In mouse models, surgery caused hippocampal-dependent memory impairment that was associated with increased expression of plasma cytokines and reactive microgliosis and interleukin (IL)-1β transcription and expression in the hippocampus [37,38]. By inhibiting IL-1β, these neuroinflammatory changes were mitigated. Another study showed that tumor necrosis factor (TNF)-α inhibition was also able to limit the release of IL-1 and prevent neuroinflammation and cognitive decline in mice [39]. Thus, peripheral surgical injury can result in inflammation and neuroinflammation. However, interpreting and determining the significance of an inflammatory marker is challenging, as inflammation is a normal physiological response to injury [27].

Generally, inflammation is only harmful when proinflammatory responses outweigh the anti-inflammatory response. Certain patient-related factors are known to exacerbate proinflammatory responses or increase the vulnerability of some patients to the effects of inflammation. Advanced age has been consistently associated with POCD throughout the literature [2,12]. Structural cerebral changes, such as a reduction in gray matter volume and myelinated axon length, are normal changes that occur with aging [27,40]. The normal decline in cognitive function in the elderly population might possibly be further exacerbated by the loss of neuronal dendrite spines and alterations in synaptic transmission and receptors [41]. Furthermore, BBB dysfunction has also been found in older patients even in the absence of surgery [42]. Thus, this decline in “cognitive reserve” may explain how elderly patients are more susceptible to effects of inflammation and therefore neuronal injury. A low preoperative cognitive function and lower education level have also been frequently associated with POCD, also suggesting the vulnerability of a reduced “cognitive reserve” [2,15,25,43].

Predisposing patient factors may also exaggerate an inflammatory response, as a result of “immune priming” [27]. For instance, normal aging without any comorbidities has been associated with a low-grade inflammatory activity and increased plasma TNF-α and IL-6 levels compared to younger patients [44]. Elderly patients are also more susceptible to sepsis [45]. It is unsurprising that patients of advanced age may be more likely to develop an exaggerated inflammatory response as a consequence of surgery. The immune system activation caused by atherosclerosis or neurogenerative disorders, such as Alzheimer’s and Parkinson’s diseases, may also prime individuals to develop an excessive inflammatory response [46,47]. The presence of Alzheimer’s dementia biomarkers in the cerebrospinal fluid has been shown to be associated with POCD at 3 months, which has also led to the notion that they may involve similar mechanisms [48].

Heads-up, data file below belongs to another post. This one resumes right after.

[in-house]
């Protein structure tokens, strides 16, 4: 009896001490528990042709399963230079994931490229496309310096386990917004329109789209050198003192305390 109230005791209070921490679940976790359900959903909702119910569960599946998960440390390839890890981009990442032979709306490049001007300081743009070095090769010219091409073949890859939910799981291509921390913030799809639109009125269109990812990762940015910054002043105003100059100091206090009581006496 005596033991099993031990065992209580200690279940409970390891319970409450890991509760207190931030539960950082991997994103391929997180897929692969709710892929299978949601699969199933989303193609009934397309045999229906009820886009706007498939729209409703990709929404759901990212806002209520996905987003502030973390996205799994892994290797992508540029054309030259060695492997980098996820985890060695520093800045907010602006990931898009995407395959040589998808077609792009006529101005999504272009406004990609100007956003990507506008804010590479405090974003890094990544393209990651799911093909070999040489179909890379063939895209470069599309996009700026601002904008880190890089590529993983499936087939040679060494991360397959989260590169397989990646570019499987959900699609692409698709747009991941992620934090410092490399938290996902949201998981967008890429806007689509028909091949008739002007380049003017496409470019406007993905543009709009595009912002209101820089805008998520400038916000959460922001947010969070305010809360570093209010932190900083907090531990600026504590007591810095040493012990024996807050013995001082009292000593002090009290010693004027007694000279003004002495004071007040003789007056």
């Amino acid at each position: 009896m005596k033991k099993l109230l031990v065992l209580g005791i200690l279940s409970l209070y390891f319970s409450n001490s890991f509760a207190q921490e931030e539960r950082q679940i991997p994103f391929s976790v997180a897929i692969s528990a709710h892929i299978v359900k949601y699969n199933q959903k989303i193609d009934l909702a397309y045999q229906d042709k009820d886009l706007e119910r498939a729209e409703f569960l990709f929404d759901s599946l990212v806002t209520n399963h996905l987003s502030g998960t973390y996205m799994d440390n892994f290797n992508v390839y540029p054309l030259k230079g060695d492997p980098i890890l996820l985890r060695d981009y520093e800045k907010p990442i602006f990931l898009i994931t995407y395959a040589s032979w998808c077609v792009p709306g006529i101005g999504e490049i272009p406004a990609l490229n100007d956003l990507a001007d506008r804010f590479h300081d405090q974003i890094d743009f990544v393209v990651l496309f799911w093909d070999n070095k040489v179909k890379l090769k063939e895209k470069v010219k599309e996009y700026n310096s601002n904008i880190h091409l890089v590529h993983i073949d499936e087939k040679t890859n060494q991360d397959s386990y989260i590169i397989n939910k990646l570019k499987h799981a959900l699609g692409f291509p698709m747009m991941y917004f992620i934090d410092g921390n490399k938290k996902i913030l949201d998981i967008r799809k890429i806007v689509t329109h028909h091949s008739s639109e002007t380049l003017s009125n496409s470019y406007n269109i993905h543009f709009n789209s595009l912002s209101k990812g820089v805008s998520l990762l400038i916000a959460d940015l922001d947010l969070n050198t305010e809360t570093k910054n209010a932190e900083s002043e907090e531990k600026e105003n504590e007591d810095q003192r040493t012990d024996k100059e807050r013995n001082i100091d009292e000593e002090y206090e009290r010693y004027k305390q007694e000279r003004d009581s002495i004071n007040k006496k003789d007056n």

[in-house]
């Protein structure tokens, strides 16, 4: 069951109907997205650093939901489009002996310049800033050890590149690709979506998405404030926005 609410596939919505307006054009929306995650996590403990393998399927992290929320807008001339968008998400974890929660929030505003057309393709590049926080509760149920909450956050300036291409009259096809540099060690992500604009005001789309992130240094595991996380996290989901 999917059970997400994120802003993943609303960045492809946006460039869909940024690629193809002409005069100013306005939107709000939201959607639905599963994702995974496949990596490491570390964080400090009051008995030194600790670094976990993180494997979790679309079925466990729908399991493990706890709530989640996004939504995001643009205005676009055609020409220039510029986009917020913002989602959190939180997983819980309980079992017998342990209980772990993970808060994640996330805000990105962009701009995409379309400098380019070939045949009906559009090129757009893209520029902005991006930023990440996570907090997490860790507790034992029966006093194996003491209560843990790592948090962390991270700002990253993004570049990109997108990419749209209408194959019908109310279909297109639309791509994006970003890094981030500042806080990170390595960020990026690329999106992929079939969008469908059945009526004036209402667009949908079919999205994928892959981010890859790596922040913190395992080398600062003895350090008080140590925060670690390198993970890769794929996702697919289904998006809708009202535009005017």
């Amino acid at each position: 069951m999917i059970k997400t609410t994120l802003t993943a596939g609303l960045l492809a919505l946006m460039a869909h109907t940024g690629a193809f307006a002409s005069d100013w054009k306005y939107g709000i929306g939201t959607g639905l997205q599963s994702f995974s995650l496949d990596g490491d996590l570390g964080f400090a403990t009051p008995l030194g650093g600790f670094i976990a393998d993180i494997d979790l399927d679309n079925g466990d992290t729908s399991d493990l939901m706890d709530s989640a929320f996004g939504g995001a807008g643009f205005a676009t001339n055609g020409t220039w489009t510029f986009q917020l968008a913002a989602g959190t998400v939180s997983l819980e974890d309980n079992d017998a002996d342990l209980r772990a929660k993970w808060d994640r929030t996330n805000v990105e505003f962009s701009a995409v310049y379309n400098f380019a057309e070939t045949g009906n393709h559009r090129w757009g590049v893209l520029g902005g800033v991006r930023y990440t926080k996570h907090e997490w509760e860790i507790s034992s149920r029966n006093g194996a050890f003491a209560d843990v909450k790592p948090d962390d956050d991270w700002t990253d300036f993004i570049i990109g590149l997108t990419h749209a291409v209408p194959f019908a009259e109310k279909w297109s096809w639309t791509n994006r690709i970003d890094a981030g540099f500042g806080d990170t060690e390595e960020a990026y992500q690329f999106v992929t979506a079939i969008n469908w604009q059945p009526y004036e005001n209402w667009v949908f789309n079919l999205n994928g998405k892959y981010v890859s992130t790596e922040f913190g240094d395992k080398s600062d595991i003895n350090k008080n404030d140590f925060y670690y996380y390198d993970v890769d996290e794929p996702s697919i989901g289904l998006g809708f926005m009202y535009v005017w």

Considering the role of inflammation, several studies have attempted to prevent POCD using anti-inflammatory drugs [17,49]. One study on the effects of high-dose intraoperative dexamethasone administration in cardiac surgery showed that it did not reduce the risk of POCD [50]. Furthermore, other studies have found that lidocaine, magnesium, and complement cascade inhibitors also failed to prevent POCD [5153]. These negative findings and the understanding that not all elderly patients undergoing major surgery develop POCD or not all patients with atherosclerosis develop POCD after cardiac surgery reflect the pathophysiological complexity of POCD.